There are risks in every creative project and they are manageable. In the manufacturing industry people are paid to reduce risks, develop processes and tools and build standardised approaches. It’s certainly working in some of the creative industries such as video games but it’s not so relevant for smaller/one-shot projects. Working on risks means understanding exactly who does what in the project team, how much support you can get from the Board or the boss and how much money the client is ready to pay. The resources available and agreed are the limits of the project.
5) Be prepared for conflicts
The truth is: you work with people. The longer the project, the more likely it is you will have to deal with frictions and tensions. Conflicts are a pain in the neck because they slow everything down, bring doubts and damage the team spirit. But they are an opportunity to discover something you missed or to simplify the project. I’ve seen sabotage and negative energies at work in some creative projects. My way? I move on, push and support the smart people: usually their positive attitude pulls the team to the top and things get better.
6) Assess the good and the bad
Assessing the quality of the work doesn’t have to be formal and I prefer a continual appraisal: it saves time and energy to keep a team on track and your finger on the pulse. When a creative project takes a year or longer, it’s normal to have doubts or to lose focus and as a project manager I find it more efficient to discuss things as soon as they happen. Any project has lows (get through them) and highs (praise achievements!), errors (amend) and epiphanies (celebrate! celebrate!). It’s vital you talk about it with your project team. Tell them when they are wrong and bring clarity and rationality when things get too sensitive or too personal (it happens).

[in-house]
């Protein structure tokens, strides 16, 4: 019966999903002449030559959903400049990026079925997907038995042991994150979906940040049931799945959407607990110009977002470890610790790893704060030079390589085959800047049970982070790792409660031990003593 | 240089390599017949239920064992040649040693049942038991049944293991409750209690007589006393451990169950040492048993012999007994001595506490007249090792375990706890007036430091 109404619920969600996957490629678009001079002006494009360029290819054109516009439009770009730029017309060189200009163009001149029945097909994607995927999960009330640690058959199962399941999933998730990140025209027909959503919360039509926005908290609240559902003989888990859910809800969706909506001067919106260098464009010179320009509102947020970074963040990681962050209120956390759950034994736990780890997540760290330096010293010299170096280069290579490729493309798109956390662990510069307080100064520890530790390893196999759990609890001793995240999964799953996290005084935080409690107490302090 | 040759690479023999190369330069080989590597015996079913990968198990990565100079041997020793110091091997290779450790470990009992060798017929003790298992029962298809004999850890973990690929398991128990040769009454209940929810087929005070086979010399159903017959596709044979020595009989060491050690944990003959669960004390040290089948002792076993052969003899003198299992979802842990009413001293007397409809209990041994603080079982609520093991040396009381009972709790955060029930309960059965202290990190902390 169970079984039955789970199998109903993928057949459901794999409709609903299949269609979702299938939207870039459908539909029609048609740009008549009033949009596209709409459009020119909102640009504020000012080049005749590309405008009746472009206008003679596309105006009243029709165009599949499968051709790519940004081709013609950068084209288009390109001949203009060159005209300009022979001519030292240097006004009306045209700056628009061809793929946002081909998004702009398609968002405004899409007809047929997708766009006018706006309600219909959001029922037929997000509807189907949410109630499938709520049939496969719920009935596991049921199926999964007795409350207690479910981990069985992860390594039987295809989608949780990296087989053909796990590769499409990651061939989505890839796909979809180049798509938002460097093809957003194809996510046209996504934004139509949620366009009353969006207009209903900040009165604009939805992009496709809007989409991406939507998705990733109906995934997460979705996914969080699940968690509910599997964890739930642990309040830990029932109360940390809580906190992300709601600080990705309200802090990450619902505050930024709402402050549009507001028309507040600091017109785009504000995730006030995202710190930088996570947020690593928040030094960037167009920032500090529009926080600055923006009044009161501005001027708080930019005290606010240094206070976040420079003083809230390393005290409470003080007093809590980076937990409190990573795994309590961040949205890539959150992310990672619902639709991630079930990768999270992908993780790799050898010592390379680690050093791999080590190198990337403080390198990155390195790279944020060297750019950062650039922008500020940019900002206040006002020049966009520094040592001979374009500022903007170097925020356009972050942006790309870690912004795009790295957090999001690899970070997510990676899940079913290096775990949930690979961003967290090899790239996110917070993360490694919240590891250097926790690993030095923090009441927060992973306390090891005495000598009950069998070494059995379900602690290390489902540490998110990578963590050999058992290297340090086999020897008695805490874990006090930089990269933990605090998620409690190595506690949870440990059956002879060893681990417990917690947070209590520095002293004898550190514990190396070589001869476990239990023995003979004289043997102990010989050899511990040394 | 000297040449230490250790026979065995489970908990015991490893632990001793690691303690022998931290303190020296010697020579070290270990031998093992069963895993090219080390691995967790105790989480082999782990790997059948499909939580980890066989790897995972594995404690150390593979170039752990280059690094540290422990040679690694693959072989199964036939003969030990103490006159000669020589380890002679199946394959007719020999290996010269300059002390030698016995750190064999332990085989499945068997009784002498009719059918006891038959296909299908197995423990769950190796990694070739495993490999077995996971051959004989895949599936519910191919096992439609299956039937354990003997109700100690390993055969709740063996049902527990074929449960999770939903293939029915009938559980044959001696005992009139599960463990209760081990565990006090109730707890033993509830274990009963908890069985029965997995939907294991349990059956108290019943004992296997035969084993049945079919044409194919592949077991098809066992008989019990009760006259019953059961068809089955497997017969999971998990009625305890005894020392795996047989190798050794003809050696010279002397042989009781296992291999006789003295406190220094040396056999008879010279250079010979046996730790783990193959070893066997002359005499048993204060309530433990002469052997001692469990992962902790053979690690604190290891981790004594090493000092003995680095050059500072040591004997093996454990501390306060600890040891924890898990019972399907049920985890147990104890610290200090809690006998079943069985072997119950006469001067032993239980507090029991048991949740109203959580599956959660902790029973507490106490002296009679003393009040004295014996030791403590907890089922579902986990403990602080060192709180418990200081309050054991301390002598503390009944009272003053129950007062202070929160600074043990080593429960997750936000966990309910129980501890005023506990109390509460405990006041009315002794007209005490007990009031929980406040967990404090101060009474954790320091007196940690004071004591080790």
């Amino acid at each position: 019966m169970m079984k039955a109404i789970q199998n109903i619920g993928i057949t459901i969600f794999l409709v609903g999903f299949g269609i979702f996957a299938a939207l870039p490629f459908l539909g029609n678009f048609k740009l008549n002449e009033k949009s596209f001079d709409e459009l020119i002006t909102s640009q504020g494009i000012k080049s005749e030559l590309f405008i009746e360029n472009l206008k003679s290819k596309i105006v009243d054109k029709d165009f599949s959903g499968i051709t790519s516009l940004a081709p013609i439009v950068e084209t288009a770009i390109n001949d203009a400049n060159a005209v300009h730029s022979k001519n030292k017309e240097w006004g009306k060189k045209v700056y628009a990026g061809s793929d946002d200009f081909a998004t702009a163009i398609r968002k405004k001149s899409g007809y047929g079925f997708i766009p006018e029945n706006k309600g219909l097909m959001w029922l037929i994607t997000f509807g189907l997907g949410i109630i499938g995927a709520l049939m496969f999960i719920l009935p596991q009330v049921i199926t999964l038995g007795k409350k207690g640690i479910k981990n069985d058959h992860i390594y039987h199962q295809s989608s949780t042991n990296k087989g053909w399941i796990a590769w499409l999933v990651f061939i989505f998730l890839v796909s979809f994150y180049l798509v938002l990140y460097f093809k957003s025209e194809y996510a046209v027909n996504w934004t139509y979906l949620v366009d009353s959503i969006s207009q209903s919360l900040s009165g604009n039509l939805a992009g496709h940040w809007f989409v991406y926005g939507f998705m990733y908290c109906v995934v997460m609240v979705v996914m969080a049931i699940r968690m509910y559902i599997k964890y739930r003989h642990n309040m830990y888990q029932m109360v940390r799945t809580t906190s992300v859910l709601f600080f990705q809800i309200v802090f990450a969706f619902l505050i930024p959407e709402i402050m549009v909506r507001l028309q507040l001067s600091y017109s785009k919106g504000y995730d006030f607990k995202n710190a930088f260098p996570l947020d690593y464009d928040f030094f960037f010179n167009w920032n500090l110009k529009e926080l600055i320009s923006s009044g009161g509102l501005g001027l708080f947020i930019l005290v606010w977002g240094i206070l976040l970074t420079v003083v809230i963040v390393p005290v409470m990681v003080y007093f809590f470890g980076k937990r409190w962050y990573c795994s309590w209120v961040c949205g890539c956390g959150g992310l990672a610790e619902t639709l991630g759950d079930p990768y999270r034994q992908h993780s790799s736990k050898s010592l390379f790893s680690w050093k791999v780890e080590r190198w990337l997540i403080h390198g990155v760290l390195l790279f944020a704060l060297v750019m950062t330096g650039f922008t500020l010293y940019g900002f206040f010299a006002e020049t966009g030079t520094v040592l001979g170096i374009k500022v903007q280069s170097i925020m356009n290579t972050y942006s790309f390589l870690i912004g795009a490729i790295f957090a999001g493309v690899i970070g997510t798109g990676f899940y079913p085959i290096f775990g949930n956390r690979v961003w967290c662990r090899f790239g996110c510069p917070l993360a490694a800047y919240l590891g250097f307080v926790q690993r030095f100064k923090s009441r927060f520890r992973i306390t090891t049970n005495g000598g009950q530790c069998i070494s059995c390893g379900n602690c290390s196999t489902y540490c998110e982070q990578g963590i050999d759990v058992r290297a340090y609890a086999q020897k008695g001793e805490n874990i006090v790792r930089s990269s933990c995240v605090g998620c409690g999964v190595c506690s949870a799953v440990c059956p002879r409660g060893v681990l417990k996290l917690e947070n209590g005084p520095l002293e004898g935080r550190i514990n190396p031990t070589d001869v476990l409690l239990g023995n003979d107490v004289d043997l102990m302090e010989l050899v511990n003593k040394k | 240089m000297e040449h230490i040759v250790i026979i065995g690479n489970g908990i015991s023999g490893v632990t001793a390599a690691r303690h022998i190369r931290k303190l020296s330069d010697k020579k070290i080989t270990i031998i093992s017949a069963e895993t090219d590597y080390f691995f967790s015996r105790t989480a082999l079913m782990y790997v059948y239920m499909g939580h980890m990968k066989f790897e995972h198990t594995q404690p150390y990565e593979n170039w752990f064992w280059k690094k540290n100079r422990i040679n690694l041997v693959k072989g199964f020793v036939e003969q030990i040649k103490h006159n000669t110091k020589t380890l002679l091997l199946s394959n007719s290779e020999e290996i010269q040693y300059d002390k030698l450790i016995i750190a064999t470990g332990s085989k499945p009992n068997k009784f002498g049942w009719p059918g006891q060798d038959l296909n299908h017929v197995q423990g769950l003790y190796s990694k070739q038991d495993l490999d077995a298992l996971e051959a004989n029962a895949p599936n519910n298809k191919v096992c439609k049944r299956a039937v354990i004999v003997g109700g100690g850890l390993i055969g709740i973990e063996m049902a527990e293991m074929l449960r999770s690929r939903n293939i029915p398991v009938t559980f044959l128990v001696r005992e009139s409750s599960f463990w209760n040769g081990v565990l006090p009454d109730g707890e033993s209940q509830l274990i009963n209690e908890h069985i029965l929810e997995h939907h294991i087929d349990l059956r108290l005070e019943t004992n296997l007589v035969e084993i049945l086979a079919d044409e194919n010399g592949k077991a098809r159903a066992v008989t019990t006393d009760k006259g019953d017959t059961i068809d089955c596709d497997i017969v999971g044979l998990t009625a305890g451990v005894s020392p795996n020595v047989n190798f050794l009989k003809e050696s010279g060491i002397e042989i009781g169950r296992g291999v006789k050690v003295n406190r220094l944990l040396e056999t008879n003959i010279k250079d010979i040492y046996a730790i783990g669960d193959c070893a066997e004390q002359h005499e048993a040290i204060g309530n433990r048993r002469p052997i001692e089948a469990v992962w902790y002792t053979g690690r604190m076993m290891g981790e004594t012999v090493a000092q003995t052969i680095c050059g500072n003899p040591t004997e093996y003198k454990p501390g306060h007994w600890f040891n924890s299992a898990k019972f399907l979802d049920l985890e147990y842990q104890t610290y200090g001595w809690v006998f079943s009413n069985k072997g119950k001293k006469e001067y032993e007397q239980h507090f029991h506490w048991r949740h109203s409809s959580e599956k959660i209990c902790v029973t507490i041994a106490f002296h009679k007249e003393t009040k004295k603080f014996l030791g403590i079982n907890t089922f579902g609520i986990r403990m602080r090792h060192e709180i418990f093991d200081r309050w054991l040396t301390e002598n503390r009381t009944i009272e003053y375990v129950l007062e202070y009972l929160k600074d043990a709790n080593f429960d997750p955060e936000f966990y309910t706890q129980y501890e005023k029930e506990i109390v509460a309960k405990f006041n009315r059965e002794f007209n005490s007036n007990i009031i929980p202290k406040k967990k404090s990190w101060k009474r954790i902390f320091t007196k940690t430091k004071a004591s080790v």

7) Welcome unexpected outcomes
You can’t master every event in the lifetime of a project: the arrival of a new director or some health problem with a key team member can change your working environment for worse or for better. Or put an end to the project. You may have to accept a new objective or new planning. A good alchemy in the team or the arrival of a new creative person can take the project beyond expectations.
As a creative project manager I had some good surprises: an outsourced creative effort was so efficient that the project got a higher budget from the Board; a project was noticed outside the company and received an award; years later a range of marketing material is the benchmark for a brand.
Finding the balance between delegation and control is tough. Building the creative, intellectual and emotional space for creative people to accomplish their work is not an exact science. As a project manager (in house or as a consultant) you have to think on two levels: the full picture and the detail.
Uncertainty is part of any creative process and you are accountable for quality.
At some point you have to step back, let the creative process develop and at the end put it “into the box” for the Board, the director or the client.
The more you prepare the ground the better the conditions. Understanding creative processes helps.
No software or programme does the job because it takes a mix of skills and experience to create these conditions:
- Ability to tell the team when they are wrong
- Ability to bring clarity
- Ability to be comfortable with experiments
- Capacity to get the big picture and to pay attention to detail
- Curiosity for other people’s work
- Véronique Mermaz is a native French speaker living in East Anglia, UK. She specialises in French marketing support. You can find Véronique at LinkedIn or follow her on Twitter @veroniquemermaz.
- Elisabeth Goodman is Owner and Principal Consultant at RiverRhee Consulting, enhancing team effectiveness through process improvement, knowledge and change management. Follow the links to find out about how Elisabeth Goodman and RiverRhee Consulting can help your team to work more effectively for greater productivity and improved team morale. Read Elisabeth Goodman’s blog for more discussions on topics covered by this blog.